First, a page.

Despite this, the 2006/07 season would see the Brazilian truly cement himself as the world’s best footballer. In a year where the Scudetto would be unattainable for Milan, the Champions League would take priority.

Following Shevchenko’s departure from Italy, Kaká became the focal point of Milan’s attack. He was deployed in multiple positions during the season but typically excelled as a second-striker, usually behind Filippo Inzaghi.

He played a pivotal role in AC Milan’s route to the final in Athens. The attacking-midfielder was a frequent match-winner, providing vital goals and assists; the driving force behind everything Milan did.

It was at this point that Kaká transcended from a great footballer into a world-beater.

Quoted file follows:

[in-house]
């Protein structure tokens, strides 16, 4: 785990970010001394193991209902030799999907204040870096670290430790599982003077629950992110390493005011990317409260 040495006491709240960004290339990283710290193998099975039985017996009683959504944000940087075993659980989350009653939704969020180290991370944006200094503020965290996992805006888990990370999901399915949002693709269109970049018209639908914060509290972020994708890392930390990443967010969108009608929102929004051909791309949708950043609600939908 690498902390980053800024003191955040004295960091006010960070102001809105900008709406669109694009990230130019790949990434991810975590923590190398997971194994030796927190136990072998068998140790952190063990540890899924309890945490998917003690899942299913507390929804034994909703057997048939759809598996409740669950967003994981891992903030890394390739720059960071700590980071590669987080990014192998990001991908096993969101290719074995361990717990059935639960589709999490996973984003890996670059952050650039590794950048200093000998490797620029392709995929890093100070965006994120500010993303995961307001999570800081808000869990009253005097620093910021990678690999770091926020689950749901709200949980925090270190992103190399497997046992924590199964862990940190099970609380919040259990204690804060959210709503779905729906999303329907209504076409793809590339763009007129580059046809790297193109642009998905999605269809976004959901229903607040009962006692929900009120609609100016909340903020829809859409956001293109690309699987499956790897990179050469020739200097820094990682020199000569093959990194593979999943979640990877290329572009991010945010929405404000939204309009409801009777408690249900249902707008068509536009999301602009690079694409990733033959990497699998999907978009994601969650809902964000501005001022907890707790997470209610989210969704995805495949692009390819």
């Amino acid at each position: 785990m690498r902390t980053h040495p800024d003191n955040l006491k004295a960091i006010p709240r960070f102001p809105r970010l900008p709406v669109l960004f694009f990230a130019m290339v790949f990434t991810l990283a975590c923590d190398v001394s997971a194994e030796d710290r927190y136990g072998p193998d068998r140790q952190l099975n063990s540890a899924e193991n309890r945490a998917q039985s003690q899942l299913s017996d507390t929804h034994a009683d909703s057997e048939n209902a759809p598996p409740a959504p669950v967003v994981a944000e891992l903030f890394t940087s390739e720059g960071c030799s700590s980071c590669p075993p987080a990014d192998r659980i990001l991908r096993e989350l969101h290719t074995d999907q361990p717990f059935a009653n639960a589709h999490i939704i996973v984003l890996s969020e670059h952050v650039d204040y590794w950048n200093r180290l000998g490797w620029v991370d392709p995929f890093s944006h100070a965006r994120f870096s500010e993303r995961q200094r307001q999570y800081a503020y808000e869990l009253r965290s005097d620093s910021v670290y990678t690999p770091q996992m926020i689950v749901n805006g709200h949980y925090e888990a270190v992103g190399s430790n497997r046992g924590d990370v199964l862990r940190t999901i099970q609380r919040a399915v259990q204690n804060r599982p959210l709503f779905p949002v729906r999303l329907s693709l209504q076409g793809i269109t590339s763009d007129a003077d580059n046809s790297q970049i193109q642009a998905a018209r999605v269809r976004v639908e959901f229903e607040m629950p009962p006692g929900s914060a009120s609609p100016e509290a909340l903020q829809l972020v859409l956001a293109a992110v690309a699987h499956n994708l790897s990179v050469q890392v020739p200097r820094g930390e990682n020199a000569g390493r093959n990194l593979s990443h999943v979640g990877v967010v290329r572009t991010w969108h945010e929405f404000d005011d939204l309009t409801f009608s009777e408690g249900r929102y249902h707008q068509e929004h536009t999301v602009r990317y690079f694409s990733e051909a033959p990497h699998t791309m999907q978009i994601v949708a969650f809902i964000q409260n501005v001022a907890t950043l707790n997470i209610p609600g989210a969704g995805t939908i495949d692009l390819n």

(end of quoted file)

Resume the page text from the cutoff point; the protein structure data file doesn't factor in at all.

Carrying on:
In recent times, goalscoring statistics have become an increasingly significant measurement of a players merit – the Messi versus Ronaldo debate has assured us of this. However, this is rarely what separates the very best from the rest.

More often than not, outstanding individual performances, in high-stakes games are how the greatest truly distinguish themselves.

These are the type of performances that ‘wow’ audiences and defy the limitations of what a footballer can do – think Messi’s four-goal demolition of Arsenal in 2010; his mazy-dribble at the Bernabeu in 2011 or his torment of Jerome Boateng and Manuel Neuer in 2015 – just to name a few.

Of course, Messi scored bucket-loads of goals in all three aforementioned years, but these particular games stick in the memory, do they not? Statistics are merely numbers comparatively.